Downshifting

As a 24-year veteran of teaching, a person would think I have no trouble transitioning from the school year routines to summer. However, every year, this one included, I struggle with the change in routine? Why? This year, I finally realized what challenges me about the switch in schedule and routine.

 

I’ve done this now for 24 years. I’d love to tell you I’ve gotten better at each year. Sadly, I haven’t. This is just as big a challenge for me now as it was after my first year.

I’m talking about downshifting: transitioning from the pell-mell pace of the school year into the easier, more relaxed pace of summer. Some years have been really, really hard. The year my son was two was especially rough. I was used to constant activity and decision-making from the 5:00 AM alarm to my own bedtime at 10:00 PM. The first six hours of summer break showed me clearly that my own go-go-go pace didn’t match his two-year-old pace. It took me weeks to become comfortable with the slower speed.

Every year I feel a bit “off-kilter” the first week or two of summer break. I’m not quite sure what to do with myself. My husband will find me nervously checking my calendar to make sure I haven’t missed any important appointments or meetings. Finally, this year, I realized why I struggle so much with this transition.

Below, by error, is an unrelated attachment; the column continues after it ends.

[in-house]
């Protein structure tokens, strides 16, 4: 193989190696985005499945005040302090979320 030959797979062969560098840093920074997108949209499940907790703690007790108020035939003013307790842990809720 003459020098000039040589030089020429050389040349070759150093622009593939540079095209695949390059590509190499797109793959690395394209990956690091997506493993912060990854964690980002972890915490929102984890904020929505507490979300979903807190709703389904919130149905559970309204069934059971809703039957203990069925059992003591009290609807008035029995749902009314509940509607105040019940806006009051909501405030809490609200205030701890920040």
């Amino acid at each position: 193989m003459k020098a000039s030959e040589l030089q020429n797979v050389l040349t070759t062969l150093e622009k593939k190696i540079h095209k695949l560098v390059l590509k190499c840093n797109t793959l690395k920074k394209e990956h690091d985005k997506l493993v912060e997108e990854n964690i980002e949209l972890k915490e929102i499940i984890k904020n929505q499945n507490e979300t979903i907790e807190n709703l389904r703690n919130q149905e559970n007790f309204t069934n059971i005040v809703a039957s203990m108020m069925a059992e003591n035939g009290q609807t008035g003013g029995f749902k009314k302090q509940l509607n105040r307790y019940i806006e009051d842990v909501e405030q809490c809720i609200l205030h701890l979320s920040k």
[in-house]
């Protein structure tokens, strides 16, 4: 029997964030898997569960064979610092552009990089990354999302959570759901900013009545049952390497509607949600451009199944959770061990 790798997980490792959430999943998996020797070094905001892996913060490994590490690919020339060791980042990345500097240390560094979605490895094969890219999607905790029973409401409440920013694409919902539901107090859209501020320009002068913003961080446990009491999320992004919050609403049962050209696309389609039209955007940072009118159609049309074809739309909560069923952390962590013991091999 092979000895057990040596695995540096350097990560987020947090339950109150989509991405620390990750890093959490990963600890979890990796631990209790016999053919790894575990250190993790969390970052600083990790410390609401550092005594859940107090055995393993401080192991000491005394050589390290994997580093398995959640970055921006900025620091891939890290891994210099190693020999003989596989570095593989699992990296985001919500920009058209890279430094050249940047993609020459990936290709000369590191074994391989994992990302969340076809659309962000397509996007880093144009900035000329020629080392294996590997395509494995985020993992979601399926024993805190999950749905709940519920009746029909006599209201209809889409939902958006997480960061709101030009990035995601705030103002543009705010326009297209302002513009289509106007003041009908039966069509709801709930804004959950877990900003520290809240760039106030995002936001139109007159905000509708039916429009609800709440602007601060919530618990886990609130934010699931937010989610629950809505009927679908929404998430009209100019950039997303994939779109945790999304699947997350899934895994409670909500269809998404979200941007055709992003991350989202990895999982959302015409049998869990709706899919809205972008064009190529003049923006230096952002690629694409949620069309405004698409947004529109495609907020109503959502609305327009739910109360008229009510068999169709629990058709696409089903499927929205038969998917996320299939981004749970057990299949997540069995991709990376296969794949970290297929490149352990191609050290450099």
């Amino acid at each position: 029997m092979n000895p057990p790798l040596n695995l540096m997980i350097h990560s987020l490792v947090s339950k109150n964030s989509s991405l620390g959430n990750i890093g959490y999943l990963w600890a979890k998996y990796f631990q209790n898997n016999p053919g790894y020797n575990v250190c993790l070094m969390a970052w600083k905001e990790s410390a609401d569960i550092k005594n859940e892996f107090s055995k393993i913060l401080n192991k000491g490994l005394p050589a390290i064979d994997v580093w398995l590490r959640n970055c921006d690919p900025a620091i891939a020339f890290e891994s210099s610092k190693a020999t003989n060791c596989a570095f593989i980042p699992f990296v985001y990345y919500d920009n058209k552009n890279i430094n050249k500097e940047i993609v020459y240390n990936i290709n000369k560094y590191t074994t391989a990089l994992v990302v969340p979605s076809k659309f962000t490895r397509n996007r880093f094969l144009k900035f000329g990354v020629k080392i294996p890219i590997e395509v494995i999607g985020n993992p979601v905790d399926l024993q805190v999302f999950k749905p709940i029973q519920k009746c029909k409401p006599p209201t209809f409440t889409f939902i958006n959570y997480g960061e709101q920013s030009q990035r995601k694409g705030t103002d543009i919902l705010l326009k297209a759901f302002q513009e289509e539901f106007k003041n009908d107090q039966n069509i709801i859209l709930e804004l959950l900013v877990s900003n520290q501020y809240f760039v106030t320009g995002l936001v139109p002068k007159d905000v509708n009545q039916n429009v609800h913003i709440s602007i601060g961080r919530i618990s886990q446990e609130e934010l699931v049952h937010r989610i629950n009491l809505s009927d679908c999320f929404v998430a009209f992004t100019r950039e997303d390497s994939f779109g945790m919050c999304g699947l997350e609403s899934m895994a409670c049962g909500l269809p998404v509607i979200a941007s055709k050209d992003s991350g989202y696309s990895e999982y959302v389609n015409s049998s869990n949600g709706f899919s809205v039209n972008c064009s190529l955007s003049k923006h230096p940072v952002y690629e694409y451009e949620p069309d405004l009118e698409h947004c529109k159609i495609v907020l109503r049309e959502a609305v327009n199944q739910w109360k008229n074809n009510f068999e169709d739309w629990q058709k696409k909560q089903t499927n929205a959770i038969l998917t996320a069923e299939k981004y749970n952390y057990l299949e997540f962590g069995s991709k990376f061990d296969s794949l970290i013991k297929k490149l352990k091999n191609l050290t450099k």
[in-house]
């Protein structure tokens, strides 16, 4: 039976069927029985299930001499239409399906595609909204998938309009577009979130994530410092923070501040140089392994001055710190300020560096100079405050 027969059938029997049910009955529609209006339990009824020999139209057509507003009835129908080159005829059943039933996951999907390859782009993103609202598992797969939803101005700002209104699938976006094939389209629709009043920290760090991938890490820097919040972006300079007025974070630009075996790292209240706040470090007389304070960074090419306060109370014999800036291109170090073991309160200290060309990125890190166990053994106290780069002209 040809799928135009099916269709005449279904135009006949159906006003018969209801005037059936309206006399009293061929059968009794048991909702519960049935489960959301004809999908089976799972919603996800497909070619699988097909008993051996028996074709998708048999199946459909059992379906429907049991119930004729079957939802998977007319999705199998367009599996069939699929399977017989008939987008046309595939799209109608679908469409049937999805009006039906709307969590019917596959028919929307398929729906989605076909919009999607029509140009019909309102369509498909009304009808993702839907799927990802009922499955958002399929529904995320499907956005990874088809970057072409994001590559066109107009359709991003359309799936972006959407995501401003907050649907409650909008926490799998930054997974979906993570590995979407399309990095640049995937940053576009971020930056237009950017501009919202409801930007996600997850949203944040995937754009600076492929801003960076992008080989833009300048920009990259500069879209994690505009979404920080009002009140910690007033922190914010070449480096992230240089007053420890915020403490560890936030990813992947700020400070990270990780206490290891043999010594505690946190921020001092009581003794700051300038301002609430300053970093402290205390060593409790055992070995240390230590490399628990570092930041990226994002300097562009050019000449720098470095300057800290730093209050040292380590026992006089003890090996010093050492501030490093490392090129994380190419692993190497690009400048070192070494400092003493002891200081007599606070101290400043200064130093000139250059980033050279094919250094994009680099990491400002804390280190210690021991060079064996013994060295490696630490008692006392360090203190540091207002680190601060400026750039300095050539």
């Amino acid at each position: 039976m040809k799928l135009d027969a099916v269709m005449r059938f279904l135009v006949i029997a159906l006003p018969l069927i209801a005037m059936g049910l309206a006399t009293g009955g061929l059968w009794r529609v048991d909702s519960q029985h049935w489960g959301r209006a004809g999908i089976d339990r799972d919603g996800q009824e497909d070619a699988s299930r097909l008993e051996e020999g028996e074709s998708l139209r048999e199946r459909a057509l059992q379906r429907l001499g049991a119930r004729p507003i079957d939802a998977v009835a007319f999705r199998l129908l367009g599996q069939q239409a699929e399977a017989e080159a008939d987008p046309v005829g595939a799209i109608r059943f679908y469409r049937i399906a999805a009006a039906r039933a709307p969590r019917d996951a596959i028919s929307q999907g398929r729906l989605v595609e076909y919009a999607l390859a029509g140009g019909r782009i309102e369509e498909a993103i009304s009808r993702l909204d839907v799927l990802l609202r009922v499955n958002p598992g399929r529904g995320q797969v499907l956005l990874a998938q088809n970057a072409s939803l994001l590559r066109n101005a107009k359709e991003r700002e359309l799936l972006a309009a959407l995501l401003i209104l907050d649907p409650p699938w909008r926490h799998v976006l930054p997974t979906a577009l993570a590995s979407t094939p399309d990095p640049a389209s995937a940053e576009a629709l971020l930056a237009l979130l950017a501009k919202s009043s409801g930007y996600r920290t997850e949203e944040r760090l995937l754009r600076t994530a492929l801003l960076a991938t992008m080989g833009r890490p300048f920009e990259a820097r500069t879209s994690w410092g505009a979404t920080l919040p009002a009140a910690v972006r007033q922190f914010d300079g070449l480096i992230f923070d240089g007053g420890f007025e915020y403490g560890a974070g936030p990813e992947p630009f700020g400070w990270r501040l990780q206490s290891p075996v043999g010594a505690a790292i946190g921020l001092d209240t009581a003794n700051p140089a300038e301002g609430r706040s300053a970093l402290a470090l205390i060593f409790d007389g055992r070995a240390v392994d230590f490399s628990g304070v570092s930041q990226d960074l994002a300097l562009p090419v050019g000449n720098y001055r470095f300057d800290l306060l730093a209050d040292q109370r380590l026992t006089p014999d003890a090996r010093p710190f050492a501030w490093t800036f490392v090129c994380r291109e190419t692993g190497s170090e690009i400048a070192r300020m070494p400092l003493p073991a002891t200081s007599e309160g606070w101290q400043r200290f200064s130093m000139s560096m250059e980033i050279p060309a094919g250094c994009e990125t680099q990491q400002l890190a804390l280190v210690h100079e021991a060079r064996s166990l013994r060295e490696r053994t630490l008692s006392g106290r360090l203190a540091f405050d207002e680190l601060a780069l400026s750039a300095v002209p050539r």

I’m not having to multi-task and make decisions at the pace and level I do during the school year. Even weekends during the school year are filled with multi-tasking and quick decision-making, as I try to make the most of those “relaxed” hours during the week. My brain has been working at a fast pace, so it takes a bit of work just to relax.

This graphic explains the pace of a teacher’s mind during the school day. Making four decisions per minute sounds incredible, but at this point in my career, I don’t have a hard time believing it. I’m guessing those are decisions such as: “Should I call on this student, or that one?” or “Hmm, do I need to liven up this lesson because that student is looking a little sleepy.” Some are major instructional decisions: “So half the class didn’t understand this based on my formative assessment; how do I go about making this clearer to them?” Others are more personal in nature, such as, “Should I grade these papers now, or do it tonight when it’s quieter at home?” This decision-making aspect of teaching has been of interest to researchers for a while; Larry Cuban summarizes some research comparing jazz musicians, NBA basketball players, and teachers in this blog from 2011.

What’s also interesting and a little bit scary is that that research suggests multitasking is bad for the brain. I can believe that, too. I am usually really cranky the first week or so of summer break. The constant worry that I’m forgetting something nags at me; I’m really not forgetting anything, but because there aren’t demands of making hundreds of decisions on me, I feel a bit lost. After a week or two, I settle into the summer routine, and I do better.

I’m really curious how other teachers handle this transition. What do you do to shift yourself from the school year routine to summer?

Photo by Tilemahos Efthimiadis is licensed by CC by 2.0.

Related categories: